The advantages of the Nikon AF Nikkor 20mm f/2.8D:
- Better sharpness.
- A brighter lens.
- Better correction of vignetting.
For more information, see the complete DxOMark results for the Nikon AF Nikkor 20mm f/2.8D.
Pentax offers two choices at nearly the same price, this 15mm f/4 lens and a 14mm f/2.8 lens. Photographers who prefer compactness will want to seriously consider the 15mm f/4, even though the 14mm f/2.8 is slightly brighter.
In terms of image quality, the two lenses are fairly close. Although the 15mm f/4 better controls both distortion and chromatic aberrations, its overall results are hampered by its weak resolution and its serious lack of uniformity in the field.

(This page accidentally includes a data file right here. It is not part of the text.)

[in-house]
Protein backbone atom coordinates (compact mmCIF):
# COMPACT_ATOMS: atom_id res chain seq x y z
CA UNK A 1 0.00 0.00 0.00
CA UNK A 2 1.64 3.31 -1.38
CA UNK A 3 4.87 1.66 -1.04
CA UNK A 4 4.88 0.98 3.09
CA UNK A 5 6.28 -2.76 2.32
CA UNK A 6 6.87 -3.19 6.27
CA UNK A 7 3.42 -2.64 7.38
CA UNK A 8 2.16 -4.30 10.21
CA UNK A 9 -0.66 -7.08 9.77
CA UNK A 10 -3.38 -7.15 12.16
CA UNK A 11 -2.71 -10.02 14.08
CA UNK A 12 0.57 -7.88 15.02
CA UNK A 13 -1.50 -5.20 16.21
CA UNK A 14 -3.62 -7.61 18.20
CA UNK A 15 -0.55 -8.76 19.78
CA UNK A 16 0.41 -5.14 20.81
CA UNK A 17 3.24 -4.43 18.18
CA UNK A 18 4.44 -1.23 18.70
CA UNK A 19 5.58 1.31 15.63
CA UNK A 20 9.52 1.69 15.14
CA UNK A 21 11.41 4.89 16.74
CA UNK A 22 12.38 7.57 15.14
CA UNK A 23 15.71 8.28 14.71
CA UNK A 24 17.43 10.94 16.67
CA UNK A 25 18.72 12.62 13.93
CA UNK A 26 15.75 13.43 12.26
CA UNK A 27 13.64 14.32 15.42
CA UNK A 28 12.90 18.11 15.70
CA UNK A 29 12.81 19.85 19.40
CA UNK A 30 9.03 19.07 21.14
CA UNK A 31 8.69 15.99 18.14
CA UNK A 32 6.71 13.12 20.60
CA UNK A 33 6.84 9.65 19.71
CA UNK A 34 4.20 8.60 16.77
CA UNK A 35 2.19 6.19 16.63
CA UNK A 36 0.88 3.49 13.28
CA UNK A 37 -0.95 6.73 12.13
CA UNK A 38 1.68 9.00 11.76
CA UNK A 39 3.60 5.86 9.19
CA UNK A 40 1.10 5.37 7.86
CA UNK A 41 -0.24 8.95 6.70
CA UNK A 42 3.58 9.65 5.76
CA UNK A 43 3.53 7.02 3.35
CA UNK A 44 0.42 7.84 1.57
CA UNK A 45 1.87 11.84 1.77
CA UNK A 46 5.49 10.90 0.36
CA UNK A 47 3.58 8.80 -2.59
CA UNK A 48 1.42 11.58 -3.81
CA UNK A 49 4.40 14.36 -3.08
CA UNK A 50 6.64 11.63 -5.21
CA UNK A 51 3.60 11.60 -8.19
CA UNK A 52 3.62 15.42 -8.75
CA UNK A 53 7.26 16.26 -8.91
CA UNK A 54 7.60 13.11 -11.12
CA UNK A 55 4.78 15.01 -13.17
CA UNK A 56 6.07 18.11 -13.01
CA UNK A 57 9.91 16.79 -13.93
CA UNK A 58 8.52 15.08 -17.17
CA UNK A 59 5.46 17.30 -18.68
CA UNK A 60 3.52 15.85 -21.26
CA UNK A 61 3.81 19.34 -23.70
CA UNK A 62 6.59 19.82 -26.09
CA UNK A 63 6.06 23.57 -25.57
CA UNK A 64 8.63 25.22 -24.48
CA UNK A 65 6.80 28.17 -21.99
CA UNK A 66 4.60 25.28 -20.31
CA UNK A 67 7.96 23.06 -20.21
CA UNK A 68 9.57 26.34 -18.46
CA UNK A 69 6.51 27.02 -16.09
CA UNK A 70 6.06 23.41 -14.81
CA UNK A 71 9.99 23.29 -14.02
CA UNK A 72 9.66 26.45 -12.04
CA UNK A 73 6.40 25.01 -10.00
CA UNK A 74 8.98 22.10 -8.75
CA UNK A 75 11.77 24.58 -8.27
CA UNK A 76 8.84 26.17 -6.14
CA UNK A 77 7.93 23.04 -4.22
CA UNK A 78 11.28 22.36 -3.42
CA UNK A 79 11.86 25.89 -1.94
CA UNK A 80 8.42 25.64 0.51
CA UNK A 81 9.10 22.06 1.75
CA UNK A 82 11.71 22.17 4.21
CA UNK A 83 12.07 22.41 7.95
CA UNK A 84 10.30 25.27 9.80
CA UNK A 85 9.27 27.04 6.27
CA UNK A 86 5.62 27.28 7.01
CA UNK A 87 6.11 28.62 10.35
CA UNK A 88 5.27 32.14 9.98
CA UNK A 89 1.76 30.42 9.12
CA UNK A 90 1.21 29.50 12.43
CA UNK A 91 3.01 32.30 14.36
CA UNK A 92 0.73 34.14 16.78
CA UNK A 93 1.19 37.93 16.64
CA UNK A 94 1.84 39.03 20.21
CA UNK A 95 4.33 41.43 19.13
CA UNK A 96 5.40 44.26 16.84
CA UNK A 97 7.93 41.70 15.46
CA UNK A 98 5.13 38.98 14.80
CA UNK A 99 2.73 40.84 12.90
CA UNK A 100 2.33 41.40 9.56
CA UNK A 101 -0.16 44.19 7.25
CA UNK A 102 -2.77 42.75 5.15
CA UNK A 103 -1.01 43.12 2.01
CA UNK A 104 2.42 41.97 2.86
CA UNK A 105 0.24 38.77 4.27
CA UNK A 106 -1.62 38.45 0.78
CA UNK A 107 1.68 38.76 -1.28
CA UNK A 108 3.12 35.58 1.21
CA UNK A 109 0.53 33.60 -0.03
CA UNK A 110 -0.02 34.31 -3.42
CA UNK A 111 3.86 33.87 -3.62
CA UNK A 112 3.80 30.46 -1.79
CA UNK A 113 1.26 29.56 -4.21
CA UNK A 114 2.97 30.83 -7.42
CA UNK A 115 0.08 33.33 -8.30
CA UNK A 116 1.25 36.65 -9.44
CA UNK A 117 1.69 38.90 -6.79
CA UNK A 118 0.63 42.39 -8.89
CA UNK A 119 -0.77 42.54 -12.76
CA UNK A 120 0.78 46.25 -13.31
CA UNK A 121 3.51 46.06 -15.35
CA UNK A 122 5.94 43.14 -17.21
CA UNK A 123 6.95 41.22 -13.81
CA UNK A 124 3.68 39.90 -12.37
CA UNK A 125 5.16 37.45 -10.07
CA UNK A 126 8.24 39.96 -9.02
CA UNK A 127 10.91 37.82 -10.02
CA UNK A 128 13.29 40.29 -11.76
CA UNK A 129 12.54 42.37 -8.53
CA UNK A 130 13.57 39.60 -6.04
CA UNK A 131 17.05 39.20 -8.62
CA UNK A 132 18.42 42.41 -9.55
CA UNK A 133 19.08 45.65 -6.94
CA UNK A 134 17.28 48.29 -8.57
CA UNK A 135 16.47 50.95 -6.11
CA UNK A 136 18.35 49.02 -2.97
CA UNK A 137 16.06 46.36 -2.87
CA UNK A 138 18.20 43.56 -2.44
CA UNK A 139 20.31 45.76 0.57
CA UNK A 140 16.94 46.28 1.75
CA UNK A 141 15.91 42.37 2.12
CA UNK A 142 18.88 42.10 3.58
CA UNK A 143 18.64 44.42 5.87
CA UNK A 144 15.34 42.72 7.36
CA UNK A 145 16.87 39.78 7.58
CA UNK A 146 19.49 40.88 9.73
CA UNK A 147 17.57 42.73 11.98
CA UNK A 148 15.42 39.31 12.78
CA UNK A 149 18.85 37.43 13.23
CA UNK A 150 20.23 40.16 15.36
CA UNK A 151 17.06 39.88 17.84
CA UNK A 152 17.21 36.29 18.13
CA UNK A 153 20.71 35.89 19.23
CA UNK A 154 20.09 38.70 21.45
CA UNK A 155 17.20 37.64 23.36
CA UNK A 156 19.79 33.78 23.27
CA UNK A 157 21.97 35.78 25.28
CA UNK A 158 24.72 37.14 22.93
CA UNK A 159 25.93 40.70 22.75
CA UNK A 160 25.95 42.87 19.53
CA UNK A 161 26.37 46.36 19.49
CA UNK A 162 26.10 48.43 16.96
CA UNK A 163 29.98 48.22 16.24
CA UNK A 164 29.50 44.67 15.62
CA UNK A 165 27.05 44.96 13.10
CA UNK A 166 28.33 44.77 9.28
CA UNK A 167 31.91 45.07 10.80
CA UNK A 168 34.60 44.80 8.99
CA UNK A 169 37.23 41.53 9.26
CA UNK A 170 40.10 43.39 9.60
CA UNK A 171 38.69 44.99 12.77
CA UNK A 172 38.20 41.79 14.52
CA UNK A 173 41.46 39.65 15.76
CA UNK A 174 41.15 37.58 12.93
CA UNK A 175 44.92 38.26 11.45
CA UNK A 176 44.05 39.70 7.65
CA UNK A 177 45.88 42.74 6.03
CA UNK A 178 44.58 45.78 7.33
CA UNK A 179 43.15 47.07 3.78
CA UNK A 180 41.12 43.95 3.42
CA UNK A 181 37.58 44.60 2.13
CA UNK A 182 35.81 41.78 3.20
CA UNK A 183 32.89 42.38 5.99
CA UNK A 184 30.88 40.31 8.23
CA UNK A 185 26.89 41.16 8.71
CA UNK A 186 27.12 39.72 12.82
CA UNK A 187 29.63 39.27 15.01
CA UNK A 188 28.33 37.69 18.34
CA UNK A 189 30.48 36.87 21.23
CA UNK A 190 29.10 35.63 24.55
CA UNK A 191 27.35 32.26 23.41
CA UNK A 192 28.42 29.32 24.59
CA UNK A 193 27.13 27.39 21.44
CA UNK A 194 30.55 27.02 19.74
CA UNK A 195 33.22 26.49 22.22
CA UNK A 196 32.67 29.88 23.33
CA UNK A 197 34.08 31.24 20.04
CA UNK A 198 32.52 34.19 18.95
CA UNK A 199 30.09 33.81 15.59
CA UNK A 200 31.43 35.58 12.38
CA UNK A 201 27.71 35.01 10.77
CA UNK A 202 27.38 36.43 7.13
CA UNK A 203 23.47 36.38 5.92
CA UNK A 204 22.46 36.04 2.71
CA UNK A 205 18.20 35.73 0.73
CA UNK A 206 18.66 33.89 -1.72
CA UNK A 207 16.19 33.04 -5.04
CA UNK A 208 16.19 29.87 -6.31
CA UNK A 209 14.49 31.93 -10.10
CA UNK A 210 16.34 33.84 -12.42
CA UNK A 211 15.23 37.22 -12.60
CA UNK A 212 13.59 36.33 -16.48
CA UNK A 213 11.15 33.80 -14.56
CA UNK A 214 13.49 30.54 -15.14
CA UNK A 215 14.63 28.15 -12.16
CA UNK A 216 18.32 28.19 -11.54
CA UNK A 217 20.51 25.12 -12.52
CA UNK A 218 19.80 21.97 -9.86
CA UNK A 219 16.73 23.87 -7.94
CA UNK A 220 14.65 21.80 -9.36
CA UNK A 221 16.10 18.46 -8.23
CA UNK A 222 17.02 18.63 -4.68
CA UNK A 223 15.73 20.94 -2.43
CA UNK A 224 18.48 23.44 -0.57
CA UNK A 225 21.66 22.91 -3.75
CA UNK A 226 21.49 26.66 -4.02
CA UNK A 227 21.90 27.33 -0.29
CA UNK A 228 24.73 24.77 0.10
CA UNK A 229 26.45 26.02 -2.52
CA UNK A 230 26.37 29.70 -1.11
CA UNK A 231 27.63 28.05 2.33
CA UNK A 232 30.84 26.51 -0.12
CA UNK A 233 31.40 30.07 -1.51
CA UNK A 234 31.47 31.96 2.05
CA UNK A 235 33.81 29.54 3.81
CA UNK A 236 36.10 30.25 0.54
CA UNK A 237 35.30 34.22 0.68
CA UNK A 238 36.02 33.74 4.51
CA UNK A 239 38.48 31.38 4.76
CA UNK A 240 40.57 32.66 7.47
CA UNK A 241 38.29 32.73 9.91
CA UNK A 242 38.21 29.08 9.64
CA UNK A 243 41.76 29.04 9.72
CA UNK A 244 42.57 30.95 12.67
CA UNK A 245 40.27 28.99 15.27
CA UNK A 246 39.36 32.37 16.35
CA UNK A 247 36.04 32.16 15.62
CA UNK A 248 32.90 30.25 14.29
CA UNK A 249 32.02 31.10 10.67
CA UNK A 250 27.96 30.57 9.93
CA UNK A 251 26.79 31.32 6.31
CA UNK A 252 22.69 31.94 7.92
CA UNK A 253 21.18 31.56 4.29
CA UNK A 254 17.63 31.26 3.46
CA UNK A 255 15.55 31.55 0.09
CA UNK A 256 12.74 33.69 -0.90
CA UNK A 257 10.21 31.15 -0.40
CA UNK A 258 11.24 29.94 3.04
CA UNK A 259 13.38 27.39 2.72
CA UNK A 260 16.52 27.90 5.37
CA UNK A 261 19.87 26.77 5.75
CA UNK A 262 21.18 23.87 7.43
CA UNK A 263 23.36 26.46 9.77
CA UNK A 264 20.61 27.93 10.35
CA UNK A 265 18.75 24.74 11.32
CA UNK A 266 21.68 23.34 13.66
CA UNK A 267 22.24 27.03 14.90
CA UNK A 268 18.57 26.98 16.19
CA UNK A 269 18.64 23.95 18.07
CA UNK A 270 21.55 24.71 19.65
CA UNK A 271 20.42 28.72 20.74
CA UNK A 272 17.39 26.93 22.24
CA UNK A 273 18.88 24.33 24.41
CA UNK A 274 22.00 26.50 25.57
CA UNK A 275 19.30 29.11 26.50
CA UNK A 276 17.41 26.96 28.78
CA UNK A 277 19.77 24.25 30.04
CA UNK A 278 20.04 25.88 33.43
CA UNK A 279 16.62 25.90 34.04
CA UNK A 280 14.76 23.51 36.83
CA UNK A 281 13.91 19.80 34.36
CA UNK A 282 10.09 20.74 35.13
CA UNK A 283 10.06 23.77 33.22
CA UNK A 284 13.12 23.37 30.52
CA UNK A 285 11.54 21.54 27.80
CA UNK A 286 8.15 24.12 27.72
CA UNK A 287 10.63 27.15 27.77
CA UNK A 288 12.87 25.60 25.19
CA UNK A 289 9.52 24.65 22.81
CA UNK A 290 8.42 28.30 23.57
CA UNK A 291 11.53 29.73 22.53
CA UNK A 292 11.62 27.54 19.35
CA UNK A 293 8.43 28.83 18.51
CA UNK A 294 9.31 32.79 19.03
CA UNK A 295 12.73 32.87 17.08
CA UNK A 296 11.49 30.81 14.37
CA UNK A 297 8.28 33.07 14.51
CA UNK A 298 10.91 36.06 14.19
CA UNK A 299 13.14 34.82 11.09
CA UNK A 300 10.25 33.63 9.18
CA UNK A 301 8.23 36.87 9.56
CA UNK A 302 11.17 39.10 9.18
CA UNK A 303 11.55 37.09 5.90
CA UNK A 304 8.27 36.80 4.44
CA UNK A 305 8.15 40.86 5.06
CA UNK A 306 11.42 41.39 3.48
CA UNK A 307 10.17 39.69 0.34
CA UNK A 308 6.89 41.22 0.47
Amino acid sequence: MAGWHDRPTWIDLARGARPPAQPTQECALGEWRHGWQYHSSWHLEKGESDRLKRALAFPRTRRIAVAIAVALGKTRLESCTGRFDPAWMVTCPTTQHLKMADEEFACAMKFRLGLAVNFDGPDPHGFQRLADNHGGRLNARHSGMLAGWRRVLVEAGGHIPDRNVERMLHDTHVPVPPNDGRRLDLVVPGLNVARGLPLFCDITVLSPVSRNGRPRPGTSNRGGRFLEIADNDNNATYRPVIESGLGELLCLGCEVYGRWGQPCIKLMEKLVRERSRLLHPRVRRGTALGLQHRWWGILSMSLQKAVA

For more information, see the complete DxOMark results for the Pentax SMC PENTAX DA 14mm F2.8.
The SMC DA 15mm F4 ED AL Limited is an interesting lens that we wish were brighter. While its control of distortion is remarkable, its resolution is a bit weak, which is a shame, since it means that photographers will not be able to take full advantage of the Pentax K5’s 16Mpix sensor. In short, this lens could be improved to better appeal to those looking for a compact wide-angle.
Pentax was one of the first manufacturers to offer a coherent line of pancakes that is, fixed focal-length lenses at reduced size. Since the explosion of hybrid cameras, compactness has become a real selling point, and so pancake lenses are once again in style… giving us the chance to see what Pentax has to offer now that we’re several years further down the road.